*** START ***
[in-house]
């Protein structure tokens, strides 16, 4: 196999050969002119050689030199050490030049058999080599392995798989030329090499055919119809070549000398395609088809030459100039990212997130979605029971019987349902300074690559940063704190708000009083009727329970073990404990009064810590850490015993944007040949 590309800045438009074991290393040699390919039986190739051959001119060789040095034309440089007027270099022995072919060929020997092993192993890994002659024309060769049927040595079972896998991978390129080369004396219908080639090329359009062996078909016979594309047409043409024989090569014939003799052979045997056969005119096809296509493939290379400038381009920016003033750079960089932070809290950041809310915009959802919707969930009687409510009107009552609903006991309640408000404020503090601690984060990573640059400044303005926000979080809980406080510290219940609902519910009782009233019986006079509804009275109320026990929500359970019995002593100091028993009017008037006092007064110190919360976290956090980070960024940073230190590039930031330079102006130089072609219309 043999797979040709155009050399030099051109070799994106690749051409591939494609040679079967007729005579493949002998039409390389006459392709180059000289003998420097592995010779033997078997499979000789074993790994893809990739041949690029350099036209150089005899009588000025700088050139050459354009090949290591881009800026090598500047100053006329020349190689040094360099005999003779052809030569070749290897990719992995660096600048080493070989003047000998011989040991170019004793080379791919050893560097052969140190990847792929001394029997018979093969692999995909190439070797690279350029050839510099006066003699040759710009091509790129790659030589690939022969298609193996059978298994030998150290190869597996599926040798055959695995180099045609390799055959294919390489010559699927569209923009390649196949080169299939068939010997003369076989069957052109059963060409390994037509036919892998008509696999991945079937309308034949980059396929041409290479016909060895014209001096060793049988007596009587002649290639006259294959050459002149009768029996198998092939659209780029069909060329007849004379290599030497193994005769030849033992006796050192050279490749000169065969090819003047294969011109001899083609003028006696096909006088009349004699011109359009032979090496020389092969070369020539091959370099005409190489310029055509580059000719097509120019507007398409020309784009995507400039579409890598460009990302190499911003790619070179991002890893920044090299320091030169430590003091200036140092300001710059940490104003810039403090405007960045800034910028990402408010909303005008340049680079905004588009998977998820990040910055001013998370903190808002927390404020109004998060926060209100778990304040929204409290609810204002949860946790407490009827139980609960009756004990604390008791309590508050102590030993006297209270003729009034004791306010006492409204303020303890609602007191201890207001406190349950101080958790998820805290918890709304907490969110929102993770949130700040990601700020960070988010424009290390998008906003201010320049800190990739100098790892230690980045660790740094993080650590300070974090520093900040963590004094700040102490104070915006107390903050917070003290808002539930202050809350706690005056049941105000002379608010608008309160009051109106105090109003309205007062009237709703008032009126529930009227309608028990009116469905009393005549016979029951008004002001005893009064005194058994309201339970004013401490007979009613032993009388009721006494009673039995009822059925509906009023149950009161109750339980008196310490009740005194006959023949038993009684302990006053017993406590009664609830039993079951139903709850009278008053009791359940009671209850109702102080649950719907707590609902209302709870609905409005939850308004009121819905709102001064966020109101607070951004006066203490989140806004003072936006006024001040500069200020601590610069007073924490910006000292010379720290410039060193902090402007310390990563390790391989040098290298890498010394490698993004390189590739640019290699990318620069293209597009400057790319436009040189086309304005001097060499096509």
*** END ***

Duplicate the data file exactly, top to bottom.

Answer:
[in-house]
């Protein structure tokens, strides 16, 4: 196999050969002119050689030199050490030049058999080599392995798989030329090499055919119809070549000398395609088809030459100039990212997130979605029971019987349902300074690559940063704190708000009083009727329970073990404990009064810590850490015993944007040949 590309800045438009074991290393040699390919039986190739051959001119060789040095034309440089007027270099022995072919060929020997092993192993890994002659024309060769049927040595079972896998991978390129080369004396219908080639090329359009062996078909016979594309047409043409024989090569014939003799052979045997056969005119096809296509493939290379400038381009920016003033750079960089932070809290950041809310915009959802919707969930009687409510009107009552609903006991309640408000404020503090601690984060990573640059400044303005926000979080809980406080510290219940609902519910009782009233019986006079509804009275109320026990929500359970019995002593100091028993009017008037006092007064110190919360976290956090980070960024940073230190590039930031330079102006130089072609219309 043999797979040709155009050399030099051109070799994106690749051409591939494609040679079967007729005579493949002998039409390389006459392709180059000289003998420097592995010779033997078997499979000789074993790994893809990739041949690029350099036209150089005899009588000025700088050139050459354009090949290591881009800026090598500047100053006329020349190689040094360099005999003779052809030569070749290897990719992995660096600048080493070989003047000998011989040991170019004793080379791919050893560097052969140190990847792929001394029997018979093969692999995909190439070797690279350029050839510099006066003699040759710009091509790129790659030589690939022969298609193996059978298994030998150290190869597996599926040798055959695995180099045609390799055959294919390489010559699927569209923009390649196949080169299939068939010997003369076989069957052109059963060409390994037509036919892998008509696999991945079937309308034949980059396929041409290479016909060895014209001096060793049988007596009587002649290639006259294959050459002149009768029996198998092939659209780029069909060329007849004379290599030497193994005769030849033992006796050192050279490749000169065969090819003047294969011109001899083609003028006696096909006088009349004699011109359009032979090496020389092969070369020539091959370099005409190489310029055509580059000719097509120019507007398409020309784009995507400039579409890598460009990302190499911003790619070179991002890893920044090299320091030169430590003091200036140092300001710059940490104003810039403090405007960045800034910028990402408010909303005008340049680079905004588009998977998820990040910055001013998370903190808002927390404020109004998060926060209100778990304040929204409290609810204002949860946790407490009827139980609960009756004990604390008791309590508050102590030993006297209270003729009034004791306010006492409204303020303890609602007191201890207001406190349950101080958790998820805290918890709304907490969110929102993770949130700040990601700020960070988010424009290390998008906003201010320049800190990739100098790892230690980045660790740094993080650590300070974090520093900040963590004094700040102490104070915006107390903050917070003290808002539930202050809350706690005056049941105000002379608010608008309160009051109106105090109003309205007062009237709703008032009126529930009227309608028990009116469905009393005549016979029951008004002001005893009064005194058994309201339970004013401490007979009613032993009388009721006494009673039995009822059925509906009023149950009161109750339980008196310490009740005194006959023949038993009684302990006053017993406590009664609830039993079951139903709850009278008053009791359940009671209850109702102080649950719907707590609902209302709870609905409005939850308004009121819905709102001064966020109101607070951004006066203490989140806004003072936006006024001040500069200020601590610069007073924490910006000292010379720290410039060193902090402007310390990563390790391989040098290298890498010394490698993004390189590739640019290699990318620069293209597009400057790319436009040189086309304005001097060499096509």